Providing Patients Cost Estimates & Easy Way to Pay for Medical Care

In 2018, in a survey conducted by HIMSS Analytics, researchers found that 68% of patients would be more likely to return to a practice for future care if a cost estimate was available to them at the time of service. It was also found that 75% of patients wished they could keep a credit card on file for any balances that come up during their care. Simple fixes go a long way towards improving patient retention and driving practice growth. The easier you make it for your patients to pay for their care, the more money you are likely to receive.

Benefits of Providing Patient Care Cost Estimates

Cost estimates of patient care are one of the largest things a practice can do to make patients feel more financially comfortable while navigating their episode of care. An unforeseen bill, or one that is larger than expected, can unsettle a patient and may lead to higher rates of uncollected revenue. Upfront estimates provide peace of mind and allow patients to make informed decisions about the care they are receiving. The HIMSS Analytics survey found that 46% of patients also said they would be more likely to pay a significant portion of their bill upfront if an estimate were available. This simple step can create massive benefits for both practice and patient by keeping all parties informed and engaged throughout all aspects of care.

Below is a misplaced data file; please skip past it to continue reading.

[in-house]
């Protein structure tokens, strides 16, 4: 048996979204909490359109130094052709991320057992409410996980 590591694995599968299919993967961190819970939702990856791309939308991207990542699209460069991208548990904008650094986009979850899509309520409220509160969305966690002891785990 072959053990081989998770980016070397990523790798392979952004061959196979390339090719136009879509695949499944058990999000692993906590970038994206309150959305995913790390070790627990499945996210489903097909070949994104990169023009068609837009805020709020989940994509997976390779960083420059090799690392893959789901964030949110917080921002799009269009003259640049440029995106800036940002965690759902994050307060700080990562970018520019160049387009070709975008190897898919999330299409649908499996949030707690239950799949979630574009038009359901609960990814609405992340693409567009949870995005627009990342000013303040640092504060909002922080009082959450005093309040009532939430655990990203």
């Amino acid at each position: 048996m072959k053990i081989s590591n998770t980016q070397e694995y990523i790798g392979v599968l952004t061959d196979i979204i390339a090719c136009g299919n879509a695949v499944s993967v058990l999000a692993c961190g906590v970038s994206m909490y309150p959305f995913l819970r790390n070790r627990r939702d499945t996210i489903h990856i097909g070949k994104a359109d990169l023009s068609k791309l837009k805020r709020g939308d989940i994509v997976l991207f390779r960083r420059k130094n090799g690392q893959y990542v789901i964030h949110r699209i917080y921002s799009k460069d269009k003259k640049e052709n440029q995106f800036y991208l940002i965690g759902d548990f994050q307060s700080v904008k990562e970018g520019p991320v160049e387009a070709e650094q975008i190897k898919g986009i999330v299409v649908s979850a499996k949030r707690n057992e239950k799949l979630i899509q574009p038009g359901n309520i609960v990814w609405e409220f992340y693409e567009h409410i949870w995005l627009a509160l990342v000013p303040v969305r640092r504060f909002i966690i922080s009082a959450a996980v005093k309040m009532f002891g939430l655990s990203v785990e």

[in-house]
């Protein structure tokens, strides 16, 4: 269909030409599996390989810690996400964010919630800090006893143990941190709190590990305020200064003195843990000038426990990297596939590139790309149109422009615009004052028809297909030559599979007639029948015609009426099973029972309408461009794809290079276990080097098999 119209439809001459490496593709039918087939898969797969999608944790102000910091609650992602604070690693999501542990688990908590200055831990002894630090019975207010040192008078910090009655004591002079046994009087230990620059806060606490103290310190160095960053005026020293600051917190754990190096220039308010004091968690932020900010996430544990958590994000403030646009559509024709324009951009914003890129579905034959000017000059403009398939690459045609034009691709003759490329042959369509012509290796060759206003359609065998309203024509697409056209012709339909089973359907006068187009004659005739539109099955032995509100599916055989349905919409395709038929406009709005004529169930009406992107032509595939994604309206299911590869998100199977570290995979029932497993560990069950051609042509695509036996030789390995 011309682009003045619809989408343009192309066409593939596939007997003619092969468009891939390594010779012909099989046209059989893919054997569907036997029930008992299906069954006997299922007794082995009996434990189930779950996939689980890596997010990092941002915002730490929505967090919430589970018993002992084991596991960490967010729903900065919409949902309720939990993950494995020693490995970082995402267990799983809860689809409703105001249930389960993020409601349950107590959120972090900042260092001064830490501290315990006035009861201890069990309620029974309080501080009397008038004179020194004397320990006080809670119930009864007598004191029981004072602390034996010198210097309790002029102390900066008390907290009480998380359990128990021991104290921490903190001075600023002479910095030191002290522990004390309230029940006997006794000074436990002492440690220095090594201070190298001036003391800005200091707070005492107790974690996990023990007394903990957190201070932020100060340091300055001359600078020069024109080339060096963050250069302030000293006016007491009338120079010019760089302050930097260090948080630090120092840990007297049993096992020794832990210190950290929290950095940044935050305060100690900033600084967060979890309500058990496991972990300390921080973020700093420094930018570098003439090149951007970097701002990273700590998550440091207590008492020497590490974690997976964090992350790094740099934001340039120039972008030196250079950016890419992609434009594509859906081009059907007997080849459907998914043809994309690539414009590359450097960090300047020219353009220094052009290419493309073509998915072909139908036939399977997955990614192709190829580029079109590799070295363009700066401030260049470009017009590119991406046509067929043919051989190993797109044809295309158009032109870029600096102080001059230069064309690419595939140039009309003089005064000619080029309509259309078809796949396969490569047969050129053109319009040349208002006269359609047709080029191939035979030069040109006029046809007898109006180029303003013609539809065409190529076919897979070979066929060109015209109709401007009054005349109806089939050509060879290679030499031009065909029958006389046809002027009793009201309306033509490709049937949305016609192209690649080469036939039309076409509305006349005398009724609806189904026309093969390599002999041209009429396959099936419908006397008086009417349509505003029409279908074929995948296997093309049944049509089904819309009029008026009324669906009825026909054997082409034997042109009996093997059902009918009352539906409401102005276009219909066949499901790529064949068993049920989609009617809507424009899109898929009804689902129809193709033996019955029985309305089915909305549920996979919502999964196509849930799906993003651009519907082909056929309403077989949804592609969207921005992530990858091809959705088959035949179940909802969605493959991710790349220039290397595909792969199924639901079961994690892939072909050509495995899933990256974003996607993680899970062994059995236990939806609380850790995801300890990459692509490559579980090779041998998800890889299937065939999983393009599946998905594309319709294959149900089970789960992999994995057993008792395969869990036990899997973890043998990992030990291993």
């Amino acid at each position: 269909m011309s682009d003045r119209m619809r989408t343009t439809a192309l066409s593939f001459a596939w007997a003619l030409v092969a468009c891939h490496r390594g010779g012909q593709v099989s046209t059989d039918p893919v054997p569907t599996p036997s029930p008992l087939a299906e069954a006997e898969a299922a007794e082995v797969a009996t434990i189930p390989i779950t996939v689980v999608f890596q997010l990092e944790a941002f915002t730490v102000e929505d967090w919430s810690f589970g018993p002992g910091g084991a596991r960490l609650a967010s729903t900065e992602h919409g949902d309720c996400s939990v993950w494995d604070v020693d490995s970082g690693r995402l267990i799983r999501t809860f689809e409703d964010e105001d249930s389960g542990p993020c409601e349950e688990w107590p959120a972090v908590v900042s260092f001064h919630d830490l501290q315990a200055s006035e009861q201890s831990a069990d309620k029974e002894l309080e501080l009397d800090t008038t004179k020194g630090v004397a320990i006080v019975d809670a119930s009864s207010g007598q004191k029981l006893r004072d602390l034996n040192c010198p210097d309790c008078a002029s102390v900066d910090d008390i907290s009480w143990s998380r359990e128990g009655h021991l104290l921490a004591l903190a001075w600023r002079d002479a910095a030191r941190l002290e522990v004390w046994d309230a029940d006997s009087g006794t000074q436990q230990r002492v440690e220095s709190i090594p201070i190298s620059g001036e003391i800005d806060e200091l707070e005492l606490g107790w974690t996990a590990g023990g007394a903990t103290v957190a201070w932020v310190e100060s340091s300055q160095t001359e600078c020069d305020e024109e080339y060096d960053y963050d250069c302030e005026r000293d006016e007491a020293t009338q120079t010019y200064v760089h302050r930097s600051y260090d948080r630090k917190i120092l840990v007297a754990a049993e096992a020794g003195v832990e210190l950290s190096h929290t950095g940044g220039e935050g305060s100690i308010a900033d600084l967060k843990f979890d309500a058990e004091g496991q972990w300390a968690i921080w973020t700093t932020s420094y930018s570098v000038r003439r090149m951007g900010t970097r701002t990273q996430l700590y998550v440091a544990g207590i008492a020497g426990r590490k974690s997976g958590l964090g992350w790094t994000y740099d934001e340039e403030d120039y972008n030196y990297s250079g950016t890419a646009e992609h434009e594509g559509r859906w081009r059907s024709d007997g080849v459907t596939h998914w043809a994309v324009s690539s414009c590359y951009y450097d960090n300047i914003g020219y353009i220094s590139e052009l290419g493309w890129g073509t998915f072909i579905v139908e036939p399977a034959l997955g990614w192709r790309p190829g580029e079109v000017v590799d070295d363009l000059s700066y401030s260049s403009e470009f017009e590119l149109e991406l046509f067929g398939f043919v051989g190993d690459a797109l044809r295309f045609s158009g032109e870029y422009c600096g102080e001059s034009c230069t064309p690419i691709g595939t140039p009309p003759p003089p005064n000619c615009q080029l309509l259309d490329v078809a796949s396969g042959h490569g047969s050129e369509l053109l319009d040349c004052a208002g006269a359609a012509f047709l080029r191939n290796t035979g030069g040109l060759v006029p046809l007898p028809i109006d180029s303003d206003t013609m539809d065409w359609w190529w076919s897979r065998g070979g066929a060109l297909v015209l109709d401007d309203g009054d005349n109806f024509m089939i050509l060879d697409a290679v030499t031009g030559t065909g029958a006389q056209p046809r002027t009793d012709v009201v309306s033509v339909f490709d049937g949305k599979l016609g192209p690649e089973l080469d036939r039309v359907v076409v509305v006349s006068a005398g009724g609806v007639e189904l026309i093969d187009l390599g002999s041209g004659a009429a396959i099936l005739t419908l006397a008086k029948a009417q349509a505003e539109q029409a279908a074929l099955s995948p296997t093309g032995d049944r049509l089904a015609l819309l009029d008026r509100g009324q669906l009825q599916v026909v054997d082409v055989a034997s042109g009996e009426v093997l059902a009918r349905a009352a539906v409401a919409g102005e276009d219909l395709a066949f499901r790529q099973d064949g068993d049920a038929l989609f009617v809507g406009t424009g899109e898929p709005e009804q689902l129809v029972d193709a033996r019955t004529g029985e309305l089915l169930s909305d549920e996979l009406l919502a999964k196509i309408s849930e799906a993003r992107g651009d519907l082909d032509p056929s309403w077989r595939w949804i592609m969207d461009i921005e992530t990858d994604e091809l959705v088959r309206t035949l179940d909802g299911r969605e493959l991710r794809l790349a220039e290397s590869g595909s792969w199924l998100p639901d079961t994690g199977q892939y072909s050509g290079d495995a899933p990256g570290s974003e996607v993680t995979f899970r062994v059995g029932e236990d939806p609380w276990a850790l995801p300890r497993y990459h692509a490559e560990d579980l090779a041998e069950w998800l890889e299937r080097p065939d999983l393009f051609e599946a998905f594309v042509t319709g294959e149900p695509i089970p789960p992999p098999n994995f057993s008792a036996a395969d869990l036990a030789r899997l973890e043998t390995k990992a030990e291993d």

Patients Prefer Modern Medical Billing & Payment Solutions

The growth of consumer culture in health care also means patients want to be able to pay for their visits using modern solutions. Scheduling apps and HIPAA-compliant payment portals are growing in popularity and patients are responding positively. By allowing patients to pay online, not only is the patient experience improved, but the providers will receive reimbursement for their work faster than paper billing alternatives. A 2016 survey by Aite Group shows that 56% of all bills that year were paid online, while 77% of health care practices specifically use paper billing systems. This comparison shows that the needs of the 50% of patients that state they would prefer online or paperless medical billing are not being properly addressed by their health care providers.